All posts by Patrick Angiolillo

New York University PhD student, Hebrew & Judaic Studies // MAR, Yale Divinity School '16 // AB, Boston College '14 // @CatholicHow Contributor

Speaking the Same Language

Aramaic Jesus

(Tomb-stone. 1 cent. C.E. Private collection)

by Patrick Angiolillo

Language is communication. Without language, whether written or spoken or in whatever medium it may be, one is unable to communicate with others in a meaningful, relational way. When we ask how God communicates with humanity, language necessarily plays a role in this inquiry. This is perhaps why there may be such high stakes surrounding the answer to the question What language did Jesus speak? Continue reading Speaking the Same Language


The Role of the Catholic Biblical Scholar: An Ongoing Consideration

by Patrick Angiolillo

As one semester comes to a close and another opens its doors, students and teachers alike are gearing up for their continued quest for knowledge. With all the buzz of applications, papers, and conferences, it is not difficult for me, a Masters student, to lose opportunities to reflect on what exactly it is I and my fellow students—especially we students of religion or theology or divinity—are doing when we engage new semester with new texts and new questions.

I have come to no deep conclusions, no profound realizations about this process, this career, even. On one level—quite superficially, perhaps—we are engaging in historical investigations. Myself, especially, as a student of biblical studies, or the even more obscure Second Temple Judaism, am easily claimed as one chiefly concerned with the production, reception, and interpretation of ancient texts. As are my closest colleagues, although some perhaps prefer the dirtier side of things, digging through archaeological remains in order to answer sometimes the same but often quite different questions of our shared historical investigation.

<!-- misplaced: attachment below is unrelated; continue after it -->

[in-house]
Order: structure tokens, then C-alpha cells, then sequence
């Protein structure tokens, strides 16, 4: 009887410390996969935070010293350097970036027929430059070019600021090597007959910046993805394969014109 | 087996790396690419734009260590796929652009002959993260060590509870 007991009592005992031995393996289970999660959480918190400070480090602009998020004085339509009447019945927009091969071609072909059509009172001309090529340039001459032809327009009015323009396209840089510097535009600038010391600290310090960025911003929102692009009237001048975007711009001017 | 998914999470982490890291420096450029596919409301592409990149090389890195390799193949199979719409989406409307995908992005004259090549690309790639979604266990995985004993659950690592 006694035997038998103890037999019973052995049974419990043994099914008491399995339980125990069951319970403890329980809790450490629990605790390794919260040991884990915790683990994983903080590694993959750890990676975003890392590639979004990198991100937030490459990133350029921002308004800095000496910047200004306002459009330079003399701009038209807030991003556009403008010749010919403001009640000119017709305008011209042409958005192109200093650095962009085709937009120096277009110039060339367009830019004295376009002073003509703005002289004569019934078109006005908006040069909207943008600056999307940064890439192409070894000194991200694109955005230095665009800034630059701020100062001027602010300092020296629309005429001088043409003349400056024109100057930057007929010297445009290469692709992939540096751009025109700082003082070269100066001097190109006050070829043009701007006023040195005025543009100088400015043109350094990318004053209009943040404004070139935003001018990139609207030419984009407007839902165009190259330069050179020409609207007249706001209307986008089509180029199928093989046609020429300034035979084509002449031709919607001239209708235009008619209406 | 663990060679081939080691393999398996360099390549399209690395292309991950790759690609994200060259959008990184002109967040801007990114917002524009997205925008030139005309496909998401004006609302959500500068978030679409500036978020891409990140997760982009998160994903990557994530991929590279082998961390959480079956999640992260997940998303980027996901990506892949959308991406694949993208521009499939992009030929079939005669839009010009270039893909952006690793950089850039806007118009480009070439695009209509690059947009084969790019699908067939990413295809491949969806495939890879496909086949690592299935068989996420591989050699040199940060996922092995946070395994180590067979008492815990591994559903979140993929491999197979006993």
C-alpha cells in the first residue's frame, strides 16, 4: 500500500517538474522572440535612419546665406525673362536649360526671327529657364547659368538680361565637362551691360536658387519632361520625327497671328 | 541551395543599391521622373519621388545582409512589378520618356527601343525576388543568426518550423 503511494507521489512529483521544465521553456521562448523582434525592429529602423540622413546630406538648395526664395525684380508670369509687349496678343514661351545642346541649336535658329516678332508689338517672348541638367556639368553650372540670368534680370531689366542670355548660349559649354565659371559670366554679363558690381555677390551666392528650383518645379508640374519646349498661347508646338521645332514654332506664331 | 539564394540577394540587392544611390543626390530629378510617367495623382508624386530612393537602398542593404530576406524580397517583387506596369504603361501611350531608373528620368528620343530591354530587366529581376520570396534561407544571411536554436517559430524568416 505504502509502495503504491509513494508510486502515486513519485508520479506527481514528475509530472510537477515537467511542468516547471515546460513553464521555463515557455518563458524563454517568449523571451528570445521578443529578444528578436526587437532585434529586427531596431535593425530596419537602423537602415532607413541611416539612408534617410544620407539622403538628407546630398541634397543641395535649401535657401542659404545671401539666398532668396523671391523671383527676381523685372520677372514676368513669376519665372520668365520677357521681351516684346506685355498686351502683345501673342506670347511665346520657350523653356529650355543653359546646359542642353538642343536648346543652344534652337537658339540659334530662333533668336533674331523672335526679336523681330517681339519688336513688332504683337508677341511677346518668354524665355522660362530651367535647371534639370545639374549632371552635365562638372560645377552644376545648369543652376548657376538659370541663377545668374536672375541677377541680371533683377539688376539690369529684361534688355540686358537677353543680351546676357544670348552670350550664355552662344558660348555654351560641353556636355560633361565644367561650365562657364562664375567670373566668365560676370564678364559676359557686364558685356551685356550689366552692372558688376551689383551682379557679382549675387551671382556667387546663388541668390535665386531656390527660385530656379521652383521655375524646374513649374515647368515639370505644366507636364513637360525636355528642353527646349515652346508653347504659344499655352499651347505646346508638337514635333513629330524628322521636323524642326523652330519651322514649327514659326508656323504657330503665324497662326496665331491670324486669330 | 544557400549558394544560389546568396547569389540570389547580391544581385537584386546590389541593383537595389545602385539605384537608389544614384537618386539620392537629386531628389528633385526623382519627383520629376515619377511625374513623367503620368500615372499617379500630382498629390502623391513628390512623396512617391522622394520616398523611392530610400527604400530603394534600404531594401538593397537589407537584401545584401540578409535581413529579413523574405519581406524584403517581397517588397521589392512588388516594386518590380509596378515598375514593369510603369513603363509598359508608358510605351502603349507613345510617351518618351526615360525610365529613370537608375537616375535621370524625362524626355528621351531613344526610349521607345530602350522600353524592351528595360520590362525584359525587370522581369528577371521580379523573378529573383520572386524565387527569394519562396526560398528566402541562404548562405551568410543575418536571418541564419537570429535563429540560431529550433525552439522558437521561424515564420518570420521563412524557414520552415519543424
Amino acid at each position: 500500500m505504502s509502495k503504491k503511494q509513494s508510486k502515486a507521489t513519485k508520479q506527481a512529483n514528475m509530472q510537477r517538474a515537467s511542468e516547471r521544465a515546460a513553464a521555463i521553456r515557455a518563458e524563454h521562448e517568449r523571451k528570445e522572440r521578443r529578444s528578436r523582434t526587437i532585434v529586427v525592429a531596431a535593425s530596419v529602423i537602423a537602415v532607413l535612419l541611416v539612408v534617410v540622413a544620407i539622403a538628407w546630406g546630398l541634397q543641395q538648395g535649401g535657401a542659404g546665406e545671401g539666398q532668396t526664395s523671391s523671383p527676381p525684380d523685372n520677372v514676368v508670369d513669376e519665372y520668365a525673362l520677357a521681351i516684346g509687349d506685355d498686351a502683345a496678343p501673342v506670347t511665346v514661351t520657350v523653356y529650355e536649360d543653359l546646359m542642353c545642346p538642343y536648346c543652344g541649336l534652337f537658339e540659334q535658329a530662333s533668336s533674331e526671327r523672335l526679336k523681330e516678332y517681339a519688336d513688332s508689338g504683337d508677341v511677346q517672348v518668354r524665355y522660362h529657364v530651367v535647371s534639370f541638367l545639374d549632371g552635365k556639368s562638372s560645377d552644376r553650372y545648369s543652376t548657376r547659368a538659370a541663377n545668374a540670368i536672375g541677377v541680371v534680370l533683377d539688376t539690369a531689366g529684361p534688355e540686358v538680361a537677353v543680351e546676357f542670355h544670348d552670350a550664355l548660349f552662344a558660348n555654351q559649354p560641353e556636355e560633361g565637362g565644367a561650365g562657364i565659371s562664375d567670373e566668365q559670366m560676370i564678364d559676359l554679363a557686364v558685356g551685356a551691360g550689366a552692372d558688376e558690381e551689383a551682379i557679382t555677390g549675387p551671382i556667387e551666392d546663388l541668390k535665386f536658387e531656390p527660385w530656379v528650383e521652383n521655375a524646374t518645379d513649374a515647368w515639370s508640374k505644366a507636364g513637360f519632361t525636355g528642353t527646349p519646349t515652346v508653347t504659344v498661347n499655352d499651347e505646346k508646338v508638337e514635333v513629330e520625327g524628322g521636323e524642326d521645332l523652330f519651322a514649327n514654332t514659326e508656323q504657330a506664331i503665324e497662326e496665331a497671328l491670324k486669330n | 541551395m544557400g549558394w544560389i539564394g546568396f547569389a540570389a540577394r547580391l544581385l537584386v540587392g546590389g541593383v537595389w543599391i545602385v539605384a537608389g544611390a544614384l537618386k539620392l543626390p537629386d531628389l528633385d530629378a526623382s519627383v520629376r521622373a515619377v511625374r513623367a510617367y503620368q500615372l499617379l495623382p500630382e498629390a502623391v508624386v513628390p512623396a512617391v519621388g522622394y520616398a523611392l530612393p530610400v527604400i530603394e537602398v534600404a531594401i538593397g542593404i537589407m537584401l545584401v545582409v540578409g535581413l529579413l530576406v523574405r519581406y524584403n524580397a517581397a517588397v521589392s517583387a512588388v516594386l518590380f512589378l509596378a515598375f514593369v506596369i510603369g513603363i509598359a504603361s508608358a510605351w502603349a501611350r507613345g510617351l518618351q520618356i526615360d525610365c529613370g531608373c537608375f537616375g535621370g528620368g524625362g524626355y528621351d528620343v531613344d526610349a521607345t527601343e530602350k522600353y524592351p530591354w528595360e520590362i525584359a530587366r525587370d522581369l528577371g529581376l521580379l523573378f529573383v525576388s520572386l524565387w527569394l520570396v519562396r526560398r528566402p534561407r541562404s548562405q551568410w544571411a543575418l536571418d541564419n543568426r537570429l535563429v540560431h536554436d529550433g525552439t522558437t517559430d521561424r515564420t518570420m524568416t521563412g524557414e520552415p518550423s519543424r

But on a deeper level, I often wonder what it is we are doing, for ourselves or for our churches, or our communities. Perhaps some of my friends in ethics have more practical answers, as ethics—or at least my impression of it—is principally concerned with, well, generating an ethic, a code, an understanding of things such that we can prescribe and proscribe with the effect of bringing about the good (or The Good). Maybe that is a simplistic or stuffy, dated impression of ethics, but it nonetheless implies the fundamental practicality of the discipline. Those friends engaged in studies of divinity, too, have a practical edge over me. Training for CPE or learning the essentials of pastoral care, as well as engaging in broad theological study, have wide ranging applicability and very practical use. Helping a parishioner struggle through the death of a loved one, or helping a student understand an explanation of the Trinity are, for instance, beautiful expressions of the practical dimension of these disciplines.

But then there is the biblical scholar. Continue reading The Role of the Catholic Biblical Scholar: An Ongoing Consideration

A Liturgically-Minded Poet

by Patrick Angiolillo

Among my favorite poets is the little known, but tremendously talented twentieth century Jewish American poet Samuel Menashe. His was something of a late-bloomer in the literary community, at least in terms of his recognition. Indeed, late in his life, he won the Poetry Foundation’s Neglected Masters Award, receiving it in the first year of its presentation. But his poetry, regardless of it’s critical review, is some of the most concise expression of the deep and profound matters of life and faith.

The English Movement poet Donald Davie described Menashe’s verse as “liturgical”; indeed, he classifies Menashe’s poetry as expressly “un-literary.” Rather, Menashe’s is a “very insistently linguistic” poetry. As an educated American Jew, Menashe grew up with Yiddish, but learned English early on, and has acquired French by his teenage years. And, knowing his story, I would guess he was not unfamiliar with Hebrew and Italian, as well, if not even more languages than those.

Menashe was a words man. Continue reading A Liturgically-Minded Poet

There and Back Again: Glimpsing Heaven

by Patrick Angiolillo